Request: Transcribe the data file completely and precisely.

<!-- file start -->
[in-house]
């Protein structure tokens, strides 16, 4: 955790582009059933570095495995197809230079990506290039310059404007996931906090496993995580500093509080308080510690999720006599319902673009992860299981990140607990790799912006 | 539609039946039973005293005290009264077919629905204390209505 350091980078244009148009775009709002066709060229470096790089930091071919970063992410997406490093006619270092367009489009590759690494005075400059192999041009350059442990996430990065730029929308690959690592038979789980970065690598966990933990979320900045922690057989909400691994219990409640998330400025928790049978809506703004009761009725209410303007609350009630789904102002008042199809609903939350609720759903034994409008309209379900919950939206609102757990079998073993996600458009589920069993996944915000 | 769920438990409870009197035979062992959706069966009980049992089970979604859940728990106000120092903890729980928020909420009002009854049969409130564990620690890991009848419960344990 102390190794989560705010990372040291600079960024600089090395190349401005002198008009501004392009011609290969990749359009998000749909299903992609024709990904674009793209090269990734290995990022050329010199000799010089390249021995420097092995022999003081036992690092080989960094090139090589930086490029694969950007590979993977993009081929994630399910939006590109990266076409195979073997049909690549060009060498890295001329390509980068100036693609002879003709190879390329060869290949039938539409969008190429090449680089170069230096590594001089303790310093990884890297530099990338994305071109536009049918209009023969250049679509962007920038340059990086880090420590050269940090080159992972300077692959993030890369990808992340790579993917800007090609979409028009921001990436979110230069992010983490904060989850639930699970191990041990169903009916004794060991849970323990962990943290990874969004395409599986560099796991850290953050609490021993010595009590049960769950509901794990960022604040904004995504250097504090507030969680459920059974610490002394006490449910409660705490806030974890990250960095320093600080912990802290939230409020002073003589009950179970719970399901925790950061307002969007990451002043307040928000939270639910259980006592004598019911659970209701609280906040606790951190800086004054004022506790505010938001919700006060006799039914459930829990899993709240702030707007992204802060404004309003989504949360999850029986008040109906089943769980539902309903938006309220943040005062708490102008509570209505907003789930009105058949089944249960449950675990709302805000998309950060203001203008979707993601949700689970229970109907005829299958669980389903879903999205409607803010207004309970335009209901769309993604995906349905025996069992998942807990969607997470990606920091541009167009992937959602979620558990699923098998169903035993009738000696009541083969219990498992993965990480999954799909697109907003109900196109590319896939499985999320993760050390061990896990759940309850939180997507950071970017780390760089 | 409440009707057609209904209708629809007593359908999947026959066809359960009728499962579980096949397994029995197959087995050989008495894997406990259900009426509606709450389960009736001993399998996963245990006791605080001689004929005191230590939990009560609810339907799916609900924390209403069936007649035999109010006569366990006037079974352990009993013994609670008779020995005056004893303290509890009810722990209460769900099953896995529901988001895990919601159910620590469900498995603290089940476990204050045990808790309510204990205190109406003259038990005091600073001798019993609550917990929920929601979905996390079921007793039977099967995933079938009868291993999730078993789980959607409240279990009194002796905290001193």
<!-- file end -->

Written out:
[in-house]
């Protein structure tokens, strides 16, 4: 955790582009059933570095495995197809230079990506290039310059404007996931906090496993995580500093509080308080510690999720006599319902673009992860299981990140607990790799912006 | 539609039946039973005293005290009264077919629905204390209505 350091980078244009148009775009709002066709060229470096790089930091071919970063992410997406490093006619270092367009489009590759690494005075400059192999041009350059442990996430990065730029929308690959690592038979789980970065690598966990933990979320900045922690057989909400691994219990409640998330400025928790049978809506703004009761009725209410303007609350009630789904102002008042199809609903939350609720759903034994409008309209379900919950939206609102757990079998073993996600458009589920069993996944915000 | 769920438990409870009197035979062992959706069966009980049992089970979604859940728990106000120092903890729980928020909420009002009854049969409130564990620690890991009848419960344990 102390190794989560705010990372040291600079960024600089090395190349401005002198008009501004392009011609290969990749359009998000749909299903992609024709990904674009793209090269990734290995990022050329010199000799010089390249021995420097092995022999003081036992690092080989960094090139090589930086490029694969950007590979993977993009081929994630399910939006590109990266076409195979073997049909690549060009060498890295001329390509980068100036693609002879003709190879390329060869290949039938539409969008190429090449680089170069230096590594001089303790310093990884890297530099990338994305071109536009049918209009023969250049679509962007920038340059990086880090420590050269940090080159992972300077692959993030890369990808992340790579993917800007090609979409028009921001990436979110230069992010983490904060989850639930699970191990041990169903009916004794060991849970323990962990943290990874969004395409599986560099796991850290953050609490021993010595009590049960769950509901794990960022604040904004995504250097504090507030969680459920059974610490002394006490449910409660705490806030974890990250960095320093600080912990802290939230409020002073003589009950179970719970399901925790950061307002969007990451002043307040928000939270639910259980006592004598019911659970209701609280906040606790951190800086004054004022506790505010938001919700006060006799039914459930829990899993709240702030707007992204802060404004309003989504949360999850029986008040109906089943769980539902309903938006309220943040005062708490102008509570209505907003789930009105058949089944249960449950675990709302805000998309950060203001203008979707993601949700689970229970109907005829299958669980389903879903999205409607803010207004309970335009209901769309993604995906349905025996069992998942807990969607997470990606920091541009167009992937959602979620558990699923098998169903035993009738000696009541083969219990498992993965990480999954799909697109907003109900196109590319896939499985999320993760050390061990896990759940309850939180997507950071970017780390760089 | 409440009707057609209904209708629809007593359908999947026959066809359960009728499962579980096949397994029995197959087995050989008495894997406990259900009426509606709450389960009736001993399998996963245990006791605080001689004929005191230590939990009560609810339907799916609900924390209403069936007649035999109010006569366990006037079974352990009993013994609670008779020995005056004893303290509890009810722990209460769900099953896995529901988001895990919601159910620590469900498995603290089940476990204050045990808790309510204990205190109406003259038990005091600073001798019993609550917990929920929601979905996390079921007793039977099967995933079938009868291993999730078993789980959607409240279990009194002796905290001193």